Motivational Interviewing Skills are Positively Associated with Nutritionist Self-efficacy

Scott C. Marley, Kira Carbonneau, Donna Lockner, Debra Kibbe, Frederick Trowbridge

Research output: Contribution to journalArticlepeer-review

10 Scopus citations


Objective: To examine the relationships between physical and social self-concepts, motivational interviewing (MI), and nutrition assessment skills with dimensions of counseling self-efficacy. Design: Cross-sectional survey. Setting: Special Supplemental Nutrition Program for Women, Infants, and Children (WIC) clinics. Participants: Sixty-five WIC nutritionists. Main Outcome Measures: Counseling self-efficacy on topics related to physical activity and nutritional behaviors and in the presence of language and cultural differences. Analysis: Multiple linear regression. Results: Nutritionists' perception of their own MI skills was positively associated with their self-efficacy for counseling clients of a culture different than their own, when counseling about physical activity, and when counseling about nutrition behavior. Hispanic ethnicity and social self-concept were positively associated with counseling self-efficacy when culture differences were present. Physical self-concept was positively associated with self-efficacy related to physical activity topics. Nutrition assessment skill was negatively associated with self-efficacy for working with non-English-speaking clients. Conclusions and Implications: Development of MI skills and strategies to improve social and physical self-concept may increase WIC nutritionists' counseling self-efficacy, particularly when counseling clients from diverse backgrounds.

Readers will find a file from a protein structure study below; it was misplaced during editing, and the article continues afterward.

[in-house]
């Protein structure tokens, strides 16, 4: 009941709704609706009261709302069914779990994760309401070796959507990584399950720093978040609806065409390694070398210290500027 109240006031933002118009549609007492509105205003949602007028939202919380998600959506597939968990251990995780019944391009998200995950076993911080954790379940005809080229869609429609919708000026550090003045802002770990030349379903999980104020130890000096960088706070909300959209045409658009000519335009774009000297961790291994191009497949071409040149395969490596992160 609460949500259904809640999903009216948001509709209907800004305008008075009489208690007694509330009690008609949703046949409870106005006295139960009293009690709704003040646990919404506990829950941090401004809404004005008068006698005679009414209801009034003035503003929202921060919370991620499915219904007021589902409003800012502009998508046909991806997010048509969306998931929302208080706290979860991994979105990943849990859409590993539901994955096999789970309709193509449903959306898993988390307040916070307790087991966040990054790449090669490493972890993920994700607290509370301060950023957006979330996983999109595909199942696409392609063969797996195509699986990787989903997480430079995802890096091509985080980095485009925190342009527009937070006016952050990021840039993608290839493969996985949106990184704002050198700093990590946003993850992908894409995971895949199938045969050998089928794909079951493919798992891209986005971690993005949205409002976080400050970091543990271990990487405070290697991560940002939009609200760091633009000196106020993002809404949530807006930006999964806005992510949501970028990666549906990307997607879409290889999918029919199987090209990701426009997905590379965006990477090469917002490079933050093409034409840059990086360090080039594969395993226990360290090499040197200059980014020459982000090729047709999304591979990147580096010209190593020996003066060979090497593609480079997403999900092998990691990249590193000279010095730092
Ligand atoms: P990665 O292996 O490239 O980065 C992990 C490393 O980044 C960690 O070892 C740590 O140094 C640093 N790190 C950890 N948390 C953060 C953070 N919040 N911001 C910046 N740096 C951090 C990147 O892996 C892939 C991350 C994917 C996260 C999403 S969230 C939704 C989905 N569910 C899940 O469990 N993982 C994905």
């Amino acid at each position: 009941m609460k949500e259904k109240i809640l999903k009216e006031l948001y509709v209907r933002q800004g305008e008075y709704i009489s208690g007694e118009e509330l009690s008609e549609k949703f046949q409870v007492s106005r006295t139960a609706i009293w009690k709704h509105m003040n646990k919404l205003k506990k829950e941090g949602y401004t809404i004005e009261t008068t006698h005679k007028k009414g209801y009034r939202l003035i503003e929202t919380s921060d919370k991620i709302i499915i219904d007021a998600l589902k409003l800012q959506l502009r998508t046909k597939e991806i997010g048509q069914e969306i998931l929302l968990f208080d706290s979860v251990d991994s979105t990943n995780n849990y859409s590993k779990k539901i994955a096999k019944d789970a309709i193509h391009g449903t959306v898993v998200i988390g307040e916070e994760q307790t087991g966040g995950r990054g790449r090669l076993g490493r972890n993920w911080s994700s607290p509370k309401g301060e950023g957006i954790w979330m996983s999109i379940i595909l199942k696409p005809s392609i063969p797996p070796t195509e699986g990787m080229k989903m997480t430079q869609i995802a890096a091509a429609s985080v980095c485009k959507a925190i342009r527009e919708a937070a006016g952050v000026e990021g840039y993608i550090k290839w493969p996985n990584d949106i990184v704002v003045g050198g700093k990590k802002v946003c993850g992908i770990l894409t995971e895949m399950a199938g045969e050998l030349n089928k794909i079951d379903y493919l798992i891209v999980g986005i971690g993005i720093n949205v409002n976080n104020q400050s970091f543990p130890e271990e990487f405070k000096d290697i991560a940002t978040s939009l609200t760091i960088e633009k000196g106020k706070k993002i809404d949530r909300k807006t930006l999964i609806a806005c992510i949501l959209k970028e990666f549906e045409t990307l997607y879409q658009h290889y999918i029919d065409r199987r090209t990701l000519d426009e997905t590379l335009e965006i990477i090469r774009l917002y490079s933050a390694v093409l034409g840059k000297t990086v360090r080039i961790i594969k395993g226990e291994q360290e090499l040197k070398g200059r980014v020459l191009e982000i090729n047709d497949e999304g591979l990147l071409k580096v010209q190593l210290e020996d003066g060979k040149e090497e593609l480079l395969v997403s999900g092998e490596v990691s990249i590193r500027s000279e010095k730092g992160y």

Original languageEnglish (US)
Pages (from-to)28-34
Number of pages7
JournalJournal of Nutrition Education and Behavior
Issue number1
StatePublished - Jan 2011
Externally publishedYes


  • Counseling
  • Motivational interviewing
  • Nutritionist
  • Self-efficacy
  • WIC

ASJC Scopus subject areas

  • Medicine (miscellaneous)
  • Nutrition and Dietetics


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